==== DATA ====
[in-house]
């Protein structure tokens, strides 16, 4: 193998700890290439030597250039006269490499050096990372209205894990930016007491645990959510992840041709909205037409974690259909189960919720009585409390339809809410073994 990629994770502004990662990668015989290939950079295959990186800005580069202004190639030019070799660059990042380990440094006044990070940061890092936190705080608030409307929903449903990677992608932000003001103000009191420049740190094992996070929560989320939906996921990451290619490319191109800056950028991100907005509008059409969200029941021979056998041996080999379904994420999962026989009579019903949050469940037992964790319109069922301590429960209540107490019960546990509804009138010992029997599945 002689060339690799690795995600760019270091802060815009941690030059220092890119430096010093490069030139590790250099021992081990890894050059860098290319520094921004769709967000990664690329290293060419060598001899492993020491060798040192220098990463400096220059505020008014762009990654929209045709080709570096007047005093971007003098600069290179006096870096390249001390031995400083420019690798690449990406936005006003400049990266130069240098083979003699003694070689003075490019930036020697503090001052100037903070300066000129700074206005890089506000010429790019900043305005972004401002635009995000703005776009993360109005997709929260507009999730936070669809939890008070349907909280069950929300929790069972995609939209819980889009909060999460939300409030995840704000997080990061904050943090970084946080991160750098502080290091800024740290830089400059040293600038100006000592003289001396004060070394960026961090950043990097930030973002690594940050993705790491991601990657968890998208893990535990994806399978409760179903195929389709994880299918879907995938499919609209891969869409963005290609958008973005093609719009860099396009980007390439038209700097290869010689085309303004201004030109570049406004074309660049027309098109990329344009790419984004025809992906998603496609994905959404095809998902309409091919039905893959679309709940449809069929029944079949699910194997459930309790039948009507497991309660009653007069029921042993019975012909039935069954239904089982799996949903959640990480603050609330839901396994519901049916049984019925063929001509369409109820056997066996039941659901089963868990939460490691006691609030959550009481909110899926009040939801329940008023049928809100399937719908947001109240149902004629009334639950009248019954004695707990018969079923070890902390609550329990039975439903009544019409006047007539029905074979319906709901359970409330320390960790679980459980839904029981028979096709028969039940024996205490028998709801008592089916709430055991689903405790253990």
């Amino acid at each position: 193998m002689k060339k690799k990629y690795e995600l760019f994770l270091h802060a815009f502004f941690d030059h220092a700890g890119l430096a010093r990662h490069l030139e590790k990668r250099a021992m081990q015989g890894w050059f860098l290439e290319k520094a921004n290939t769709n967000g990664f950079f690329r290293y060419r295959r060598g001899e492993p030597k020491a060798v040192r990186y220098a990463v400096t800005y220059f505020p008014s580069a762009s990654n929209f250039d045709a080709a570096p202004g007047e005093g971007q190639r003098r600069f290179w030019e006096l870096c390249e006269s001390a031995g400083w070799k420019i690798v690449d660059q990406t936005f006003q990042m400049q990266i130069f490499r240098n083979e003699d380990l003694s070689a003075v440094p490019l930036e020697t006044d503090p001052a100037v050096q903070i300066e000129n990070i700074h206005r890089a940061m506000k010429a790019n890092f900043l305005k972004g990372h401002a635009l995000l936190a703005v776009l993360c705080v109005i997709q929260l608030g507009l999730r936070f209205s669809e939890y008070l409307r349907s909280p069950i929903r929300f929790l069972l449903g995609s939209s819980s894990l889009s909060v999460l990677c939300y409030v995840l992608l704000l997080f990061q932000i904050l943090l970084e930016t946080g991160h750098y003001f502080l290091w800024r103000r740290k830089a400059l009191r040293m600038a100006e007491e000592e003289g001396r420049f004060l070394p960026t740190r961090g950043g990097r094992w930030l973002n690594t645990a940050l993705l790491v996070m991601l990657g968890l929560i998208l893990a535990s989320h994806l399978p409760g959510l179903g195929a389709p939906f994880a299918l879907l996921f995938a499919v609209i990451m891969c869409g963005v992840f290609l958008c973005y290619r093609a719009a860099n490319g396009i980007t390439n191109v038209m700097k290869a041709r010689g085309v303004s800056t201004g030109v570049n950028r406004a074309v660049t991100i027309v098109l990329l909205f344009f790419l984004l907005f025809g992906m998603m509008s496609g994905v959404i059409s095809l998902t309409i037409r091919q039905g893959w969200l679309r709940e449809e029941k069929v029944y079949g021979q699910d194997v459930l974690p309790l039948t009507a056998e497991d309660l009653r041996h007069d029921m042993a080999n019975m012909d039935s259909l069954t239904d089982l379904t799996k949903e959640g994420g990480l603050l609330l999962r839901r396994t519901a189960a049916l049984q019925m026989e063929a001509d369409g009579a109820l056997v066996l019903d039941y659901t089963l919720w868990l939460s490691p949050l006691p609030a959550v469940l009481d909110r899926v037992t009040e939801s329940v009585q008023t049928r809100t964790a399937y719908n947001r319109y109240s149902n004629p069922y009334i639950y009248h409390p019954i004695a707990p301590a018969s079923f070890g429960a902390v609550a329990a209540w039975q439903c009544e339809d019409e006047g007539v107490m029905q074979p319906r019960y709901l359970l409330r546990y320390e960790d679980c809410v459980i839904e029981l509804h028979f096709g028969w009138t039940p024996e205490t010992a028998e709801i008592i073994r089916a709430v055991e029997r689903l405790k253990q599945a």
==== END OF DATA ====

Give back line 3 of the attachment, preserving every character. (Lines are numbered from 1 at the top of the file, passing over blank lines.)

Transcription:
């Amino acid at each position: 193998m002689k060339k690799k990629y690795e995600l760019f994770l270091h802060a815009f502004f941690d030059h220092a700890g890119l430096a010093r990662h490069l030139e590790k990668r250099a021992m081990q015989g890894w050059f860098l290439e290319k520094a921004n290939t769709n967000g990664f950079f690329r290293y060419r295959r060598g001899e492993p030597k020491a060798v040192r990186y220098a990463v400096t800005y220059f505020p008014s580069a762009s990654n929209f250039d045709a080709a570096p202004g007047e005093g971007q190639r003098r600069f290179w030019e006096l870096c390249e006269s001390a031995g400083w070799k420019i690798v690449d660059q990406t936005f006003q990042m400049q990266i130069f490499r240098n083979e003699d380990l003694s070689a003075v440094p490019l930036e020697t006044d503090p001052a100037v050096q903070i300066e000129n990070i700074h206005r890089a940061m506000k010429a790019n890092f900043l305005k972004g990372h401002a635009l995000l936190a703005v776009l993360c705080v109005i997709q929260l608030g507009l999730r936070f209205s669809e939890y008070l409307r349907s909280p069950i929903r929300f929790l069972l449903g995609s939209s819980s894990l889009s909060v999460l990677c939300y409030v995840l992608l704000l997080f990061q932000i904050l943090l970084e930016t946080g991160h750098y003001f502080l290091w800024r103000r740290k830089a400059l009191r040293m600038a100006e007491e000592e003289g001396r420049f004060l070394p960026t740190r961090g950043g990097r094992w930030l973002n690594t645990a940050l993705l790491v996070m991601l990657g968890l929560i998208l893990a535990s989320h994806l399978p409760g959510l179903g195929a389709p939906f994880a299918l879907l996921f995938a499919v609209i990451m891969c869409g963005v992840f290609l958008c973005y290619r093609a719009a860099n490319g396009i980007t390439n191109v038209m700097k290869a041709r010689g085309v303004s800056t201004g030109v570049n950028r406004a074309v660049t991100i027309v098109l990329l909205f344009f790419l984004l907005f025809g992906m998603m509008s496609g994905v959404i059409s095809l998902t309409i037409r091919q039905g893959w969200l679309r709940e449809e029941k069929v029944y079949g021979q699910d194997v459930l974690p309790l039948t009507a056998e497991d309660l009653r041996h007069d029921m042993a080999n019975m012909d039935s259909l069954t239904d089982l379904t799996k949903e959640g994420g990480l603050l609330l999962r839901r396994t519901a189960a049916l049984q019925m026989e063929a001509d369409g009579a109820l056997v066996l019903d039941y659901t089963l919720w868990l939460s490691p949050l006691p609030a959550v469940l009481d909110r899926v037992t009040e939801s329940v009585q008023t049928r809100t964790a399937y719908n947001r319109y109240s149902n004629p069922y009334i639950y009248h409390p019954i004695a707990p301590a018969s079923f070890g429960a902390v609550a329990a209540w039975q439903c009544e339809d019409e006047g007539v107490m029905q074979p319906r019960y709901l359970l409330r546990y320390e960790d679980c809410v459980i839904e029981l509804h028979f096709g028969w009138t039940p024996e205490t010992a028998e709801i008592i073994r089916a709430v055991e029997r689903l405790k253990q599945a």